|CHARLOTTE JACKSON PRASS 1925-2013|
Tim's mom has lost her long battle with Alzheimer's.
We were so thankful to be able to visit her one last time in Michigan
recently. I chose this photo of her back when she was Charlotte Jackson,
the Snow Queen in college.
|PAUL N PRASS, JR WWII|
And here is a photo of her then
"future" husband, Paul Prass, who named his P-38 QUEEN JACK.
Not that I want a fighter plane named after me, but that is so cool,
don't you think?
I have been swept away as I sort through, organize and
scan the boxes of family photos, albums and letters that Tim has
inherited. The wealth of his family history compared to the half filled
manila folder that contains my entire past leaves me breathless.
So I got this idea to turn some of these photos into
collage artwork. I started with Char, but was not pleased with my initial
experiments. So I changed gears and played with a photo from Paul's childhood that really makes me smile, especially knowing him as an adult. That
rifle has to be twice as tall as Paul. I'm guessing he's only about three
years old here, living on a farm in Texas. No siblings, his friends are
the animals. He had two cows Pete and Repeat. So I made copies and
applied the notes from the backs of photos, maps, paper rifle targets, pages
from his children's books and any ephemera relating to his life on
the farm in the 1920's to a 12"x30" canvas as the foundation.
Then I began painting over top of the foundation,
letting some of the background peek through. I'm still painting and
adding layers to this piece that portrays my father-in-laws early years but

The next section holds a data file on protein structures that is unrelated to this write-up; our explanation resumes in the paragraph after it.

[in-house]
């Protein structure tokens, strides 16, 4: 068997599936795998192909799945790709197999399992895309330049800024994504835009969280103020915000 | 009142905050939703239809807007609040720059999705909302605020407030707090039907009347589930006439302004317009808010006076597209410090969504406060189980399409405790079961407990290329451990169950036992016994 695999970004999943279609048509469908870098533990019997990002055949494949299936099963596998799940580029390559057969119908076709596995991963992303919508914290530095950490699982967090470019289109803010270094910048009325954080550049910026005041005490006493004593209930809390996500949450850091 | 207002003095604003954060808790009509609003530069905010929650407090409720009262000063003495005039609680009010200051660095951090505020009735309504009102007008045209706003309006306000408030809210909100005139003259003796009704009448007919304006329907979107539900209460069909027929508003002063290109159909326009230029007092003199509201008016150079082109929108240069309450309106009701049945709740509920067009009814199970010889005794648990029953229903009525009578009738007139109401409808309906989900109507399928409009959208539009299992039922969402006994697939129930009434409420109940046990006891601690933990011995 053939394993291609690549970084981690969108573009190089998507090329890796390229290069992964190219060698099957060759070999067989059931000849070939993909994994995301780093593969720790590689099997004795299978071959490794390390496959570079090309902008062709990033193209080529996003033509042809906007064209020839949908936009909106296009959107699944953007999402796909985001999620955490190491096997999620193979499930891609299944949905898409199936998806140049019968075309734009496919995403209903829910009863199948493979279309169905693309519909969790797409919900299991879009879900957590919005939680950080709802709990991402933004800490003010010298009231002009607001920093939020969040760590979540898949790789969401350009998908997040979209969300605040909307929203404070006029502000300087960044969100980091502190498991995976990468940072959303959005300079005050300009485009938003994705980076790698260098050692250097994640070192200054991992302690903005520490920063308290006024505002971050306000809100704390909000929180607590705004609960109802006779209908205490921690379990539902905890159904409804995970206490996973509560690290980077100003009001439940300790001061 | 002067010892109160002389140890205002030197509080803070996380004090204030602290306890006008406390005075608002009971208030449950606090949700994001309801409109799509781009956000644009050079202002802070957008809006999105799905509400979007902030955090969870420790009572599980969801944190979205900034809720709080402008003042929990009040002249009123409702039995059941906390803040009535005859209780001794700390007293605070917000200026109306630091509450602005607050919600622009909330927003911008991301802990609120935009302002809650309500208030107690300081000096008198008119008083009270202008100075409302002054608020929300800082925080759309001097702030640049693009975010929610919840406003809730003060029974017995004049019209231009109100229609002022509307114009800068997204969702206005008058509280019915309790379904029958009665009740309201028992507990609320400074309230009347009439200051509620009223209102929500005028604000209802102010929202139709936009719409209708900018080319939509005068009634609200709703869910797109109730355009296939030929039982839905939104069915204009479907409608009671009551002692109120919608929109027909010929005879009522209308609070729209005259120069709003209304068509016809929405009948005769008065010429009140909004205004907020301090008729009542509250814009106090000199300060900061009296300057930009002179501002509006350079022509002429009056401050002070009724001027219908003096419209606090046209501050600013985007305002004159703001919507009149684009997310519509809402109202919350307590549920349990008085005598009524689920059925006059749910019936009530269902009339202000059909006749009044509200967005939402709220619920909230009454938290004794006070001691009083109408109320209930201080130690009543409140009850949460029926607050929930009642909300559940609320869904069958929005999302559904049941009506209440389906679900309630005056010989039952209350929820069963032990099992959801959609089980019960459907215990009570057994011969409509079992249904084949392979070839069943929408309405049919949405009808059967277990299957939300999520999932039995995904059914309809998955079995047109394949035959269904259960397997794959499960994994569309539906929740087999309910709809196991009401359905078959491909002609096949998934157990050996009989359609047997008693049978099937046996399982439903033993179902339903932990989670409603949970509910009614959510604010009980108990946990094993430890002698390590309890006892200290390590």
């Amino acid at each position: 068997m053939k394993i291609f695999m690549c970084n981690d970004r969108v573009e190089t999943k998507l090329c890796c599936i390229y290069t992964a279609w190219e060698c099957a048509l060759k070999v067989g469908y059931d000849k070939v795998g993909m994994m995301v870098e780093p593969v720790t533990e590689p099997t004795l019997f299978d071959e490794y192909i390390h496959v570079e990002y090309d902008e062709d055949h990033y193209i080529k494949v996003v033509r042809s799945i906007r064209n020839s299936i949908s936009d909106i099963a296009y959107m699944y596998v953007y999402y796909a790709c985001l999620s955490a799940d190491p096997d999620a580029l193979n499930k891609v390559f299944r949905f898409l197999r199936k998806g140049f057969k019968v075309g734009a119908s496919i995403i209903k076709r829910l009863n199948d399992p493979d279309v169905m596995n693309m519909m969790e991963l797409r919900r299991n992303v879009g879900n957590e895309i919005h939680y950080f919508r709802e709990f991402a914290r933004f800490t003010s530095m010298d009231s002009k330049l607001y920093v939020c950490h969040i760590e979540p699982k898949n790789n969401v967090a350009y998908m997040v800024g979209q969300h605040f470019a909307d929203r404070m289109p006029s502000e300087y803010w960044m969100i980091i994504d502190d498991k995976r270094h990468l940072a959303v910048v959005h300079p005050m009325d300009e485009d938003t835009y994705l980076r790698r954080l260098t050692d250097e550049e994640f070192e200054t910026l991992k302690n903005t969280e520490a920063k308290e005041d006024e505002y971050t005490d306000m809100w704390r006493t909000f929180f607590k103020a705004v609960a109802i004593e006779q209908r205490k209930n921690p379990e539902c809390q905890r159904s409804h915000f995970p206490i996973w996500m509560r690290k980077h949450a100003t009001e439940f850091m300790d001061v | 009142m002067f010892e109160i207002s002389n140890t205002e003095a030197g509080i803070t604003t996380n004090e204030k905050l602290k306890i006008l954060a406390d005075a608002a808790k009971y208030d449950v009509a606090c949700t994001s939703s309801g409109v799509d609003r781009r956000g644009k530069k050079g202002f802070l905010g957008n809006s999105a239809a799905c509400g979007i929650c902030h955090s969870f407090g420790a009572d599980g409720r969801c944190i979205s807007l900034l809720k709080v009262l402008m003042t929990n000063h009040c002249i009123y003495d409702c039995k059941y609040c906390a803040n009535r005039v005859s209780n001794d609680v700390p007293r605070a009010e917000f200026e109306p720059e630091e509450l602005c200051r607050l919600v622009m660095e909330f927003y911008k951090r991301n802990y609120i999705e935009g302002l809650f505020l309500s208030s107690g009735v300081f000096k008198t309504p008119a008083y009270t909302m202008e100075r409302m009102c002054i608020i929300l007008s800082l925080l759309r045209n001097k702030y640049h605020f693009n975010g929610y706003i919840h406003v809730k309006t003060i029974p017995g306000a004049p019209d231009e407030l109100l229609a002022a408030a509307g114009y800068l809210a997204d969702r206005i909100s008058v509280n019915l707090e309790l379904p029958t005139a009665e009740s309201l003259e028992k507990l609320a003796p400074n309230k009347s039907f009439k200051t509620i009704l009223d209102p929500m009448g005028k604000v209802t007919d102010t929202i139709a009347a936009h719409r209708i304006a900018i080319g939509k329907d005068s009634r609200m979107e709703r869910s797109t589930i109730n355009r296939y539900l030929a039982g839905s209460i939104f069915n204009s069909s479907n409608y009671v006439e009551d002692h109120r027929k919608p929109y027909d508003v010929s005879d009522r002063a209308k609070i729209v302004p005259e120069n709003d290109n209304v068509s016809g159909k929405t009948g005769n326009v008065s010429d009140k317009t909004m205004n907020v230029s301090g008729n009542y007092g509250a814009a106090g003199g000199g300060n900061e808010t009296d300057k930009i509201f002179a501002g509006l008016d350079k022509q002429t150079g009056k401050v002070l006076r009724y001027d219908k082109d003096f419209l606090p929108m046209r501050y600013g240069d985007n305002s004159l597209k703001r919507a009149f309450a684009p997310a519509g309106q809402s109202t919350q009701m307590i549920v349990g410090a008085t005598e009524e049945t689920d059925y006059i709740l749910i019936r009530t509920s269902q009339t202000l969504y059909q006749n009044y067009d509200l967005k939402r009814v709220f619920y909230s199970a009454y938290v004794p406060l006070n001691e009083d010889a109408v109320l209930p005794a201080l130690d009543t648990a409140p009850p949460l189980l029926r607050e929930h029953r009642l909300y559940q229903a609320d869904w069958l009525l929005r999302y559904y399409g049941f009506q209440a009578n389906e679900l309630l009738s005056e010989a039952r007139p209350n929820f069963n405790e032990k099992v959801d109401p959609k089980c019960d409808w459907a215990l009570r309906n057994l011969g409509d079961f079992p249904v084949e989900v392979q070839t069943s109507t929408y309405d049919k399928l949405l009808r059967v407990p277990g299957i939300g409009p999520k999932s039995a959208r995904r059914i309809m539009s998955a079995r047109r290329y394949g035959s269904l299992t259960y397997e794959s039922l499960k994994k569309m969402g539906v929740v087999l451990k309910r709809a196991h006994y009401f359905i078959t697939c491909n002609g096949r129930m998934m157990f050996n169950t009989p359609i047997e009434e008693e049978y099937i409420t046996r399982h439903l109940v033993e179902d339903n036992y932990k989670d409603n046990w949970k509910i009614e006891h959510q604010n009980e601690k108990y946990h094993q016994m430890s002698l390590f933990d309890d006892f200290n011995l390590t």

something really hit me about the process. I began thinking about the
ephemera of our lives; those things that were meant to have no lasting
significance, but in fact, became the foundation of who we have become. It's
those words scribbled on the back of a childhood photo that instantly transport
us to that time or place. Or how about the invisible cruel words that
still impact us years later; they all become part of our underlayment, our
foundation. We can't choose the background, but we have the ability to
design what our self-portrait will look like. So it's true when someone
says, "You are a piece of work".
things that are important or useful for only a short time : items that were not meant to have lasting value
1 : something of no lasting significance
2 : ephmera plural : paper items (such as posters, broadsides, and tickets) that were originally meant to be discarded after use but have since become collectibles.
On a side note: I took this into my abstract class to work on (it's as close as I have been able to get to abstract) and one lady told me she found it disturbing on several levels. Tried to explain this was Texas in the early 1920's, no other kids around, etc. Then she said, "You're not going to try and sell this, are you?" This is the same class that encourages creating what pleases you and not others. I'll just add that comment to my self-portrait background. Sigh.